10 Ways to Improve the Budgeting Process for Your Special District
Special districts are tasked with some of the most essential and demanding needs of the communities they serve – often with limited funding and resources. The budgeting process can be one of the most difficult challenges for special districts.
Roadblocks can range from experiencing a lack of resources and team members, failing to consider long-term goals, and not engaging the public and other important stakeholders.
Tips for Special District Leaders
We’ve assembled this list of ten ways to improve your budgeting processes, just for special districts. Through equity, sustainability, transparency, engagement, and impact, special districts can evaluate and refine their budget process to see improvement across their entire organization.
When you know the who, how, what, and why behind how residents are using your services, it is easier to improve them and make a larger impact. Use a synergetic and representative process to collect this information from residents, such as an accessible online form.
Prioritization is set by your elected officials’ goals around sustainability, cost, public benefit, environmental impact, and more. Additionally, prioritization should be defined based on clear standards such as emergency, severe problem, potential health/safety risk, long-term growth, etc.
Take the time to ensure all of your efforts are focused on the bigger picture.
Track fund spending from budget to completion. Better monitoring across funds helps avoid budget adjustments and makes departments and users more accountable for their spending, plus it shows which dollars are most effective.
Setting goals helps your organization inform management decisions and strengthen trust in the government’s actions.
Not only do clearly-outlined goals help guide the planning process, but evaluating performance continuously across the year also helps identify gaps quickly and keeps everyone focused.
- Align to Your Policies
Special districts are created to serve the specific needs of their communities, and their policies serve as the basis of decision-making.
They serve as a form of accountability, so it is important to incorporate your special district’s policies and standards into your budgeting and planning process.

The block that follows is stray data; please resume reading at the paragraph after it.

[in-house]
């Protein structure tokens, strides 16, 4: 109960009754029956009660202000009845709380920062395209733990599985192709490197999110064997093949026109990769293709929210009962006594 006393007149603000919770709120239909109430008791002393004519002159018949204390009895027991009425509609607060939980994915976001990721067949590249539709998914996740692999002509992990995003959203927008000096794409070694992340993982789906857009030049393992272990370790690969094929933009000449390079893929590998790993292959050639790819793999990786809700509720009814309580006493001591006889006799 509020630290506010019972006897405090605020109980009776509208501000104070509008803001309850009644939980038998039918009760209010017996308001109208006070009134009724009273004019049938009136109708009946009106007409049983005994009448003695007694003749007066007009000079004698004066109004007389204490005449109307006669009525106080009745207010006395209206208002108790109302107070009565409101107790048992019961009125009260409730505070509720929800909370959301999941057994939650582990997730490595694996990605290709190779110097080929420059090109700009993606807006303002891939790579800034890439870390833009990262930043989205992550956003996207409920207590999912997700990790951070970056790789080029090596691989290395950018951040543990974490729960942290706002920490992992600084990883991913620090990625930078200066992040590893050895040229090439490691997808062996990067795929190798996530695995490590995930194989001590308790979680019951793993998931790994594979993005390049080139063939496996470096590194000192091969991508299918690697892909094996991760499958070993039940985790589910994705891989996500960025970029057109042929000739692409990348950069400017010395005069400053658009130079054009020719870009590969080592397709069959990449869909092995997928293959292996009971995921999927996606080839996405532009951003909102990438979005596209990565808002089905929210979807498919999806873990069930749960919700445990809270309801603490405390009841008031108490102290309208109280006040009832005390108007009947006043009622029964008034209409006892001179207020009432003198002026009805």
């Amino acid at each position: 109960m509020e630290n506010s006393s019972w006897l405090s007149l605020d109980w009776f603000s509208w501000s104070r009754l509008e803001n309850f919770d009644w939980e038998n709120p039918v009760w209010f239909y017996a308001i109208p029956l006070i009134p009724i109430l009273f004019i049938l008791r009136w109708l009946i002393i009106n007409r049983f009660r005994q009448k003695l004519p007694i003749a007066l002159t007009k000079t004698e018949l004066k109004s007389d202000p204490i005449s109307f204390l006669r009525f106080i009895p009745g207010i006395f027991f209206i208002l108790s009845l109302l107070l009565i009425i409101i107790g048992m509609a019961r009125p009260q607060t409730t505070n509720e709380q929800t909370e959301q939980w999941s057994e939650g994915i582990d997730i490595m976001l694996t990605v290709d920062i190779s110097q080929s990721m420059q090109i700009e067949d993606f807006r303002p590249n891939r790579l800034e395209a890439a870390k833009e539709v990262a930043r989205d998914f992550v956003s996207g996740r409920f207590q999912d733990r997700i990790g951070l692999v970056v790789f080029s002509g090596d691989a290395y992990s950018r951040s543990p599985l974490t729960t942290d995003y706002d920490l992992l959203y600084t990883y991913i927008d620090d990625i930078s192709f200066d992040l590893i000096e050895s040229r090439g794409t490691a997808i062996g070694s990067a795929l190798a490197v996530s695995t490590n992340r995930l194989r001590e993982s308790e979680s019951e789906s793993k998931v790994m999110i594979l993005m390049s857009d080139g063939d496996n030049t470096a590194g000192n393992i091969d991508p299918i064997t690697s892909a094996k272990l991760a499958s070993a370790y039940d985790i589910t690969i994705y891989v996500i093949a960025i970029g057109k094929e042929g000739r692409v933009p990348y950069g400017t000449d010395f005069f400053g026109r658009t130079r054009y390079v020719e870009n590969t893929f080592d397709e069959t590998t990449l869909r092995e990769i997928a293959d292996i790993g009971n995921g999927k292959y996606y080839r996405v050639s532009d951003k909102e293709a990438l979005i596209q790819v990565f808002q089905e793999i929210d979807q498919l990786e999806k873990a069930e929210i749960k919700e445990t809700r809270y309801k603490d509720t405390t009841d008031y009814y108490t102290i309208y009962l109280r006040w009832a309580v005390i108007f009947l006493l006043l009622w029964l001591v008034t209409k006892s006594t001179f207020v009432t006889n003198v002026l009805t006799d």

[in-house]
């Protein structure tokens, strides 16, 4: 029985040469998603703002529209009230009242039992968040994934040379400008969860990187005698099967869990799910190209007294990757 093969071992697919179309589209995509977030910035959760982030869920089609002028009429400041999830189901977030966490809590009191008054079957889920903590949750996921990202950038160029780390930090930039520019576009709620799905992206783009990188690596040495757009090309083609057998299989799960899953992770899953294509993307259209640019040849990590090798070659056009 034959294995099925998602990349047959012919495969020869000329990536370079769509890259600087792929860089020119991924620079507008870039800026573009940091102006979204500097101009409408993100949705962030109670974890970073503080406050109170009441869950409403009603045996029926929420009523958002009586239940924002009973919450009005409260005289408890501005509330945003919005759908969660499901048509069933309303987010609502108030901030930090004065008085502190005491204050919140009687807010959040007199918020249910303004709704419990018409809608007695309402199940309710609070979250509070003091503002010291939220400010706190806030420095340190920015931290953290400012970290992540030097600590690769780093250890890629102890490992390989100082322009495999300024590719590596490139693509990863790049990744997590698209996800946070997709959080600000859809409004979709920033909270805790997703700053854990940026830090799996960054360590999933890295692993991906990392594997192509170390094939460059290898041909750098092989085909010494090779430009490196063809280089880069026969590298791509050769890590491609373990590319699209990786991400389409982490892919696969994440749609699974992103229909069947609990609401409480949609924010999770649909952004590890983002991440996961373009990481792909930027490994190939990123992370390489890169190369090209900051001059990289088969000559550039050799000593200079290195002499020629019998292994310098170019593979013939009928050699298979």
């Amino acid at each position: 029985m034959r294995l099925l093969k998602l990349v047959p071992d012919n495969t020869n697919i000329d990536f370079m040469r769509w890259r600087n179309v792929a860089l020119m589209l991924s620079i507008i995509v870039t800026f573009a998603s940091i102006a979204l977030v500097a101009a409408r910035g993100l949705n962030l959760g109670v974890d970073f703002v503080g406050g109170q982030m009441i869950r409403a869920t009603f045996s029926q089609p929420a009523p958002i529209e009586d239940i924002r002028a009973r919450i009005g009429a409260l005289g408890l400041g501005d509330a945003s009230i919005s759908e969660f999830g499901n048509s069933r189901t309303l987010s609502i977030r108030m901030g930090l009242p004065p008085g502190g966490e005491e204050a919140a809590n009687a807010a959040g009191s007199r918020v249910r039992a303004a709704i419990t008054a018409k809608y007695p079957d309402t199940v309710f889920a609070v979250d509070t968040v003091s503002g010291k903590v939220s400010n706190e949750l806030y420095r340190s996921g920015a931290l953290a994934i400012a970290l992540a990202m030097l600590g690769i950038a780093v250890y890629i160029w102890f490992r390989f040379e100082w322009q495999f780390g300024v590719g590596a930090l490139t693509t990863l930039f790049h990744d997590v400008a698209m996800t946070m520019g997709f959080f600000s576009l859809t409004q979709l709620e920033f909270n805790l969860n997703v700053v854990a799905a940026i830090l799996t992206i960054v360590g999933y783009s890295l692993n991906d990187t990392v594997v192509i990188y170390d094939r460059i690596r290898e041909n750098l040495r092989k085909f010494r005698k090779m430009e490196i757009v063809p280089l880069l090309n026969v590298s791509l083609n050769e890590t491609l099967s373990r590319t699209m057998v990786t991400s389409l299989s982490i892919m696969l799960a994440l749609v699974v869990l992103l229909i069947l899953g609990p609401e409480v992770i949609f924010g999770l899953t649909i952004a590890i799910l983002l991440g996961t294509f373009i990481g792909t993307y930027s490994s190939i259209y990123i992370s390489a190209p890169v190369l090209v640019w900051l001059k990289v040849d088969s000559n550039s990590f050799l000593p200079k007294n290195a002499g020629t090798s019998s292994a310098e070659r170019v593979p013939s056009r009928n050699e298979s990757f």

- Work Cross-Functionally
Communication is always key! Ensure teams across departments are working together to solve critical challenges and serve the strategic priorities of its community.
If your special district is only one or two members strong, work with related districts for ideation and best practices.
Reviewing multiple years of data in one snapshot can help save time when looking at data for financial comparison purposes.
It’s important for decision-makers to look at the trends over time to align on their long-term planning.
Government purchasing has a fiduciary responsibility and plays directly into equity, helping cities put dollars behind their commitments to diversity and inclusion.
Whether the goal is sourcing more local, women-owned, or BIPOC businesses, supplier diversity initiatives help ensure that services and products are sourced in a way that helps the local business community thrive while protecting the public coffers.
Working in government can sometimes feel siloed when certain departments are singularly focused on the task at hand, even when cross-functional communication is necessary to accomplish broader goals.
It is important to take a step back and communicate across your organization to avoid tunnel vision and work towards your goals and strategic initiatives.
Keep constituents and other stakeholders informed on strategic initiatives and performance metrics and compare them to the goals and benchmarks set in the planning stage of your budgeting process.
The Challenges Special District Leaders Face
We understand the needs and challenges of special districts and assist with everything from specialized workflows to services and critical needs. The first step to moving in the right direction is finding the ways that you can improve.
Start upgrading your process and watch it transform into a more modern, strategic approach to budgeting and planning.
Don’t forget, you can use our eBook, The Strategic Planning Guide for Local Government: Aligned Projects from Concept to Results, for the steps to take now to change your strategy.
From plan to procure, we break the biggest must-haves for strategic fund planning into five major elements, with best practices for each of them.
Category: Government Finance